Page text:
Council reappoints Samuel to Pelham Board of Education
PELHAM – The Pelham City Council reappointed Sharon Samuel to Pelham City Schools Board of Education at a meeting on Monday, April 17.
Samuel, who serves in Place 4, was appointed to a five-year term that expires in May 2022.
“Based on the commitment she’s shown to the board and her work this past year, I think it would be prudent to give her an opportunity to serve a full term,” Councilman Maurice Mercer said.
Reappointing Samuel would also help maintain the cohesiveness of the board, Mercer added.
“As liaison to the Board of Education, I’ve had an opportunity to get to know Mrs. Samuel and see her in action as a member of the board, and she is a dynamic woman who brings a lot to the group,” Councilwoman Mildred Lanier said.
The council reappointed Samuel after interviewing Carol Ralph, the only other candidate to apply for the position.
City Council President Rick Hayes said Samuel wasn’t interviewed because the council felt it wasn’t necessary.
“We’ve all been a part of multiple meetings with her as a school board member,” Hayes said.
With the exception of City Council newcomer Mildred Lanier, Hayes said the council also interviewed Samuel less than a year ago when she was appointed to the school board.
In April 2016, Samuel was appointed to the school board to fill a vacancy left when her mother, Dr. Barbara Regan, stepped down from the position with a year left in her term.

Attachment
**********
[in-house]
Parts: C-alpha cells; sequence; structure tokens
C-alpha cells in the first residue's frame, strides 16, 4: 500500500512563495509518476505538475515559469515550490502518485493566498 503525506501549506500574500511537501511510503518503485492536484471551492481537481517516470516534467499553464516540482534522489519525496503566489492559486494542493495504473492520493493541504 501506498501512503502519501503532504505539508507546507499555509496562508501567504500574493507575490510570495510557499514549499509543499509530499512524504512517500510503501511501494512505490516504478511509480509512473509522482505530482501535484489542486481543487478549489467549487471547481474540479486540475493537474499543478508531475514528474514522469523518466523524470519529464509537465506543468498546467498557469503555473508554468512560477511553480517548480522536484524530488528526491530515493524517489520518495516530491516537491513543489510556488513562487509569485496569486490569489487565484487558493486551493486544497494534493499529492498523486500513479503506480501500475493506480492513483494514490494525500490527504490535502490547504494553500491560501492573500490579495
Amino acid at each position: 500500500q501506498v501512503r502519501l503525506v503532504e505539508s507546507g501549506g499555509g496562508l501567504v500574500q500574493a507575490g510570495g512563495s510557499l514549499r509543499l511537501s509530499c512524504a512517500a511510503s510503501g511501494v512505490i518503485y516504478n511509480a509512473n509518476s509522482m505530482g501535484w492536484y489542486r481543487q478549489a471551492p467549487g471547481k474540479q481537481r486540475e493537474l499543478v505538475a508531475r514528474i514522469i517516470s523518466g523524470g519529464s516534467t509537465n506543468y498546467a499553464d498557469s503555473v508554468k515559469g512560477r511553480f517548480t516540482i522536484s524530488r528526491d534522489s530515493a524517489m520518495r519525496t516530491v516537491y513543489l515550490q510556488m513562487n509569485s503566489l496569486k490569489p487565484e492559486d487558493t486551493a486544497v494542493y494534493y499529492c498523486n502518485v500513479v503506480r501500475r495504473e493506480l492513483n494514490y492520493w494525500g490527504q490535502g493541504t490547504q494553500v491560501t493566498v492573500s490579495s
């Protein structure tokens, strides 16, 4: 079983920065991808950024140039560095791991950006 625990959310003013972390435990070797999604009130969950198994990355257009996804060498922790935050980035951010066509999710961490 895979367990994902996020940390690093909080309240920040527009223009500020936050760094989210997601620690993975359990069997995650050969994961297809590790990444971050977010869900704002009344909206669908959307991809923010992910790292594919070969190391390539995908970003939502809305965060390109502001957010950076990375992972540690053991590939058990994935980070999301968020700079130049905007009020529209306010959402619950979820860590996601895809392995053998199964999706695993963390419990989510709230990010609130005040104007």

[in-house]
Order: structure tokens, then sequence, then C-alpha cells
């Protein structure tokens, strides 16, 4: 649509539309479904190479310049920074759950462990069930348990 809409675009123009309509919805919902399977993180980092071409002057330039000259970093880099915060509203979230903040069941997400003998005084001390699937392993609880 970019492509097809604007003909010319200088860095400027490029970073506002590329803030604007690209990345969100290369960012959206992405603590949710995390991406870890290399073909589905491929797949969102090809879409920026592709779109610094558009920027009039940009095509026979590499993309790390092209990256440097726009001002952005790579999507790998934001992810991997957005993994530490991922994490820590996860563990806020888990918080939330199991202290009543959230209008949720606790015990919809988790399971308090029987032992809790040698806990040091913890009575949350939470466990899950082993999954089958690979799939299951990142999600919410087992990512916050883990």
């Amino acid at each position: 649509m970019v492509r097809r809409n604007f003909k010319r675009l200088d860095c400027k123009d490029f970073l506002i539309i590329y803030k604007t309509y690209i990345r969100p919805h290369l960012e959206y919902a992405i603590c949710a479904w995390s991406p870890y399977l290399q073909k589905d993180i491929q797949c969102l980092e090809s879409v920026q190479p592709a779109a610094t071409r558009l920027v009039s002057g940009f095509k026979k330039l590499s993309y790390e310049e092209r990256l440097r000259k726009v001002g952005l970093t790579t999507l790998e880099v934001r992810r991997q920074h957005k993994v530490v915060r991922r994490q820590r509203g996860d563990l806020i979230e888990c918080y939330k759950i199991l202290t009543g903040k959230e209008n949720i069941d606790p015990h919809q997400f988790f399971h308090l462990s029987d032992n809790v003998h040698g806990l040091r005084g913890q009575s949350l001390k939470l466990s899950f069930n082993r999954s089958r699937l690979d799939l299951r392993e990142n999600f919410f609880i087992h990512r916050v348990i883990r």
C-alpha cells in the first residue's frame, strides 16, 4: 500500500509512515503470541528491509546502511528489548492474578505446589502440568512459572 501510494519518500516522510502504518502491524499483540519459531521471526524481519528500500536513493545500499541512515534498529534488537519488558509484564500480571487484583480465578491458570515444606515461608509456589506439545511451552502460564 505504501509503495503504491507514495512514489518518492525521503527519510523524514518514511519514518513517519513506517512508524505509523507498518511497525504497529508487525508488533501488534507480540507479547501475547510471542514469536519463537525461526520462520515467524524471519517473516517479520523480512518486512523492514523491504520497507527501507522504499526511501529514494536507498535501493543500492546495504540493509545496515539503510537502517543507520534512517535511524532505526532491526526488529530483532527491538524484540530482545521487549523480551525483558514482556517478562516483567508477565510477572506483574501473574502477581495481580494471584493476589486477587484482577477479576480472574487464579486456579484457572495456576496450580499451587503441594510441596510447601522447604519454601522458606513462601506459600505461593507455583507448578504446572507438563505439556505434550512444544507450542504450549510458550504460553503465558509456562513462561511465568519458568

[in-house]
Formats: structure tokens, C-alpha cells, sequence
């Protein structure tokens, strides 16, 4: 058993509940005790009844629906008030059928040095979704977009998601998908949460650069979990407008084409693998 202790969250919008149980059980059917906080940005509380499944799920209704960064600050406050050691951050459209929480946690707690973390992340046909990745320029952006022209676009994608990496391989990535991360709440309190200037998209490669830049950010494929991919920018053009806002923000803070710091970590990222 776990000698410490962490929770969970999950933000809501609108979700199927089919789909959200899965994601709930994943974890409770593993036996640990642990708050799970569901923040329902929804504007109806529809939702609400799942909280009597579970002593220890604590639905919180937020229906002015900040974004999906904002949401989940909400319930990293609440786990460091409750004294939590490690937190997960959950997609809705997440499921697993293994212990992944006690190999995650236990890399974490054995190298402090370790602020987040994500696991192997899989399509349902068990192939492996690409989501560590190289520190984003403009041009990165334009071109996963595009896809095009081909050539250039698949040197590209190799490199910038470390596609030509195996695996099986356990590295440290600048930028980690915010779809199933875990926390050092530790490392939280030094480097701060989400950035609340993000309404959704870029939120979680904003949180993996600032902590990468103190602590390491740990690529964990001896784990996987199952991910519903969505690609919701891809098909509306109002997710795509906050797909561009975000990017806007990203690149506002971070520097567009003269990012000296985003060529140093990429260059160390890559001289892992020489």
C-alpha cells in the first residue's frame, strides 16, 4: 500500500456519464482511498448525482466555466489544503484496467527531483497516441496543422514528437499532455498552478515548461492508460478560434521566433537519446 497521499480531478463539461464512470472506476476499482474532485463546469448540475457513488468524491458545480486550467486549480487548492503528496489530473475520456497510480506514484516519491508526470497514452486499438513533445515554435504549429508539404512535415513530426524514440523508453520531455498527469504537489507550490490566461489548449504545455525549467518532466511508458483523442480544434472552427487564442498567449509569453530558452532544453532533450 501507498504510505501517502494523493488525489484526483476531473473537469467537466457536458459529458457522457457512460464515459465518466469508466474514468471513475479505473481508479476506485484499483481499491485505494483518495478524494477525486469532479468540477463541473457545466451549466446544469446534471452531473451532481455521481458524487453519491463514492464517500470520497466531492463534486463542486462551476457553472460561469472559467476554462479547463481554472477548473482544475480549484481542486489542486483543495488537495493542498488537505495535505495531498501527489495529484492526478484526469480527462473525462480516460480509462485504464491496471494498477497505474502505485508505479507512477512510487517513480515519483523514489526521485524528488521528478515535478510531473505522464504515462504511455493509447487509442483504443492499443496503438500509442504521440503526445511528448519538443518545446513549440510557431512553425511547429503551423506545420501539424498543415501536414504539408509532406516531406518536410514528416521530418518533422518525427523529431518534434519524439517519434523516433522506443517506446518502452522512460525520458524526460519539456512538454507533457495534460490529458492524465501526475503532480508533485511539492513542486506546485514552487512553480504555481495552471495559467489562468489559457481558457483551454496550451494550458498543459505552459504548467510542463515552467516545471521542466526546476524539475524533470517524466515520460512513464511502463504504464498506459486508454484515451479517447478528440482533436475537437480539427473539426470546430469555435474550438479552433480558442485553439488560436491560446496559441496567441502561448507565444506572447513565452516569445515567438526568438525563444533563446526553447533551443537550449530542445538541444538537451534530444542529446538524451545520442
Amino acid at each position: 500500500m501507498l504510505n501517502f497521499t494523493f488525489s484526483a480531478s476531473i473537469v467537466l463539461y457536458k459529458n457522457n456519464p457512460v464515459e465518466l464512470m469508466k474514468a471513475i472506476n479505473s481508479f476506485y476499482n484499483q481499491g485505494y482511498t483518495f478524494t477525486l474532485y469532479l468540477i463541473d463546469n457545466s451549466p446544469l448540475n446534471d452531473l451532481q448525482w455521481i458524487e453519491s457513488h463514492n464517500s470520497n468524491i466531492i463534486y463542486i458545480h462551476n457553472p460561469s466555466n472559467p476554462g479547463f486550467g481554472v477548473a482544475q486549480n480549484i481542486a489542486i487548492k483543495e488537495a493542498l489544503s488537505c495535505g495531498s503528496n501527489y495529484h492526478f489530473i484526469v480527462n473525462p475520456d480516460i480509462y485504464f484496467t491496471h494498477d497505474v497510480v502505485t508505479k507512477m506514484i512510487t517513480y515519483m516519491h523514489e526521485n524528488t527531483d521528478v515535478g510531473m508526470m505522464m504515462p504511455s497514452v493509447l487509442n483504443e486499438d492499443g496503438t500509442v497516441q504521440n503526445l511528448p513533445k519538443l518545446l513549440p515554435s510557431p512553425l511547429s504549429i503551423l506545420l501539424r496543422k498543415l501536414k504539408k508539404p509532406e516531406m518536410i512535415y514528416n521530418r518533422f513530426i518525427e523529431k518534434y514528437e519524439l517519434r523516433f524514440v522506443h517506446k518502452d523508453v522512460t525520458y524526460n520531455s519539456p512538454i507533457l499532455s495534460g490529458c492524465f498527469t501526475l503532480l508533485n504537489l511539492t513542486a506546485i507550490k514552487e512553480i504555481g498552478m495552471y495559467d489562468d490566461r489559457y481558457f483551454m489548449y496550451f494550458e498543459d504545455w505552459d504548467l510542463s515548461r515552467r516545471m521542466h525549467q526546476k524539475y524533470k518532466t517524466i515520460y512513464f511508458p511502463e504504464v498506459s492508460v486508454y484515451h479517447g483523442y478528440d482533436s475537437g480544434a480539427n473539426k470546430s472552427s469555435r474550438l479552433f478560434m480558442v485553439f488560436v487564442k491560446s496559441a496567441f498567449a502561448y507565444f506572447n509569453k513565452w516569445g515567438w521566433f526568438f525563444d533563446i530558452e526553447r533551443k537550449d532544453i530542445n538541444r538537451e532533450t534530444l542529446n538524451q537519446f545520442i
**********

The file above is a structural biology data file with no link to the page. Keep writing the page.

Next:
During her interview, Ralph said she has experience teaching elementary, secondary and higher education. Although she retired after working 25 years with paperboard distributor Joe Piper Inc., Ralph said education is her first love.
“I have a diverse education background and I have things I’d like to contribute,” she said during her interview. “I’d like to do something in Pelham to give back.”
Ralph said her interests in education lie more in the area of middle and high school students.
“There’s a lot of parental involvement in the elementary years, but that lessens as children get older. I want to reach out to those parents and get them more involved. I’m not sure how to reach out yet – that’s something I would need to learn more about.”
Although Ralph wasn’t appointed to the position, Hayes said he was pleased with her interview. Whenever someone applies for a seat on a board but isn’t appointed, Hayes said the city keeps their resume on file just in case another position on a city board becomes available.
“We keep them on our list and circle back around and say, ‘Hey, will you consider this?’” he said. “We never want to lose somebody who is willing and able to help the city.”
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